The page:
Land tenure in Gibraltar follows UK principles. Land and property are held on a freehold or leasehold basis, with the latter taking various forms, depending on the length of the lease term and whether residential or commercial. It is not the policy of the government to grant freeholds. Those freeholds that do exist are historical and are mostly concentrated in the central town area. It is common to make available crown lands and property on long leasehold terms, usually for 99 or 150 years.
Property law is also broadly based on the UK system. There are no restrictions on foreign nationals purchasing, except in some residential developments jointly owned by individuals and government, where purchasers must qualify as eligible for government housing.
Background to the property market
There are some 15,000 residential units in Gibraltar.
Gibraltar has two residential property markets: i) government owned and / or funded (local market) and ii) privately owned and / or funded (open market).
The local market is better defined as properties built with government funding which may only be occupied by persons with a minimum of 3 year Gibraltar residency. Most properties in this category are rented by the government to individual local tenants. Some are now owned by the occupant (with the 3 year residency rule prevailing) whilst an increasing minority are owned on a shared basis (usually but not always 50/50) with the government as a means of encouraging property ownership. The local market properties account for some 50% of the entire housing stock.
Local market properties must be utilised as the main residence and may not be let out. They are therefore, unsuitable for investors.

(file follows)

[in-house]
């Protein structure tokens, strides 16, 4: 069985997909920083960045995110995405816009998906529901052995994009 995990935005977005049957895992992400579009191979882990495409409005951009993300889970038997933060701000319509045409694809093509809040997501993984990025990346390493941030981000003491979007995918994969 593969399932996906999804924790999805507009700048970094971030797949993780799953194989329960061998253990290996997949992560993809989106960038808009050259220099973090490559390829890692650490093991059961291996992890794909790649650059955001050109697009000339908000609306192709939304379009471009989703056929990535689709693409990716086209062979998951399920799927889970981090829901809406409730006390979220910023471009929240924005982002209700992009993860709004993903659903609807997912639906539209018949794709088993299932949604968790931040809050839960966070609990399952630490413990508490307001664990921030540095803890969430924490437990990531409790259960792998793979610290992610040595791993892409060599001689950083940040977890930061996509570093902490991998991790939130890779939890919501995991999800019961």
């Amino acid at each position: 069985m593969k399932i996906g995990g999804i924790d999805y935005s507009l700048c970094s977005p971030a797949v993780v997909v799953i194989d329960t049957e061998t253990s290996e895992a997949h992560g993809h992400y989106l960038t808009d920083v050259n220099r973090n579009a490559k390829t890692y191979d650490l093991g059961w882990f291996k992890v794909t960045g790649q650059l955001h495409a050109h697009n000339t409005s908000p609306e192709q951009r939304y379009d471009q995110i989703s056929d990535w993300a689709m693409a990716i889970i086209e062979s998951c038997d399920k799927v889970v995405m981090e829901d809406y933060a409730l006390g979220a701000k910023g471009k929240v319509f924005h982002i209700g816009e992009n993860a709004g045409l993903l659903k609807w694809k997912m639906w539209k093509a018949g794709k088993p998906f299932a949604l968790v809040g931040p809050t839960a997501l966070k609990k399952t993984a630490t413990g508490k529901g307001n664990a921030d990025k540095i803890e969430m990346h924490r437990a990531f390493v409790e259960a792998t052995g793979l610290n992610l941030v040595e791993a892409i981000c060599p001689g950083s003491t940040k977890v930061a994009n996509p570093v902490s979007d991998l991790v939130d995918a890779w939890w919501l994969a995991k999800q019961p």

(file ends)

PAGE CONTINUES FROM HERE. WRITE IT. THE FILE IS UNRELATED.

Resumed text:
The open property market in Gibraltar is available to any owner or occupant. Standard demand and supply principles apply. Property acquisition as an investment has a demonstrable track record in Gibraltar and we estimate that one quarter of the open market properties are rented privately by landlords for normally, but not necessarily, 12 month terms.
The open market property prices trade at significantly more (up to 100% on a like for like basis) than the local market due to the lack of restrictive usage clauses.
Chestertons only deal with open market properties hence all of the properties on our site may be purchased by non-residents.
Stamp duty and other purchase costs
The Gibraltar Stamp Duties Act 2005 (as amended by the Stamp Duties (Amendment) Act 2010) relates to all transactions involving real estate property situated in Gibraltar. The rates of duty applicable are as follows:
i.Nil % where:
a)The property value does not exceed £200,000, or
b)The property value does not exceed £250,000 in those instances where the purchaser is a first-time buyer or second-time buyer, or
c)Where the property is being transferred between spouses or, following the dissolution of a marriage, between former spouses
ii.2% on the first £250,000 and 5.5% on the balance, where the property value exceeds £200,000 but does not exceed £350,000, and
iii.3% on the first £350,000 and 3.5% on the balance where the property value exceeds £350,000
Additionally, if the property is purchased with the assistance of a mortgage, stamp duty is charged at the rate of 0.13% where the amount borrowed does not exceed £200,000 and 0.20% for amounts in excess of £200,000.
Stamp duty may be calculated using the calculator on the Chestertons website.
Compared with the UK and Spain, these stamp duty rates are attractive to purchasers.
Other purchase costs are minimal with legal fees amounting to 0.5% - 1% of the purchase cost. Other various registration disbursements amount to a few hundred pounds. A mortgage incurs stamp duty at a maximum rate of 0.2%)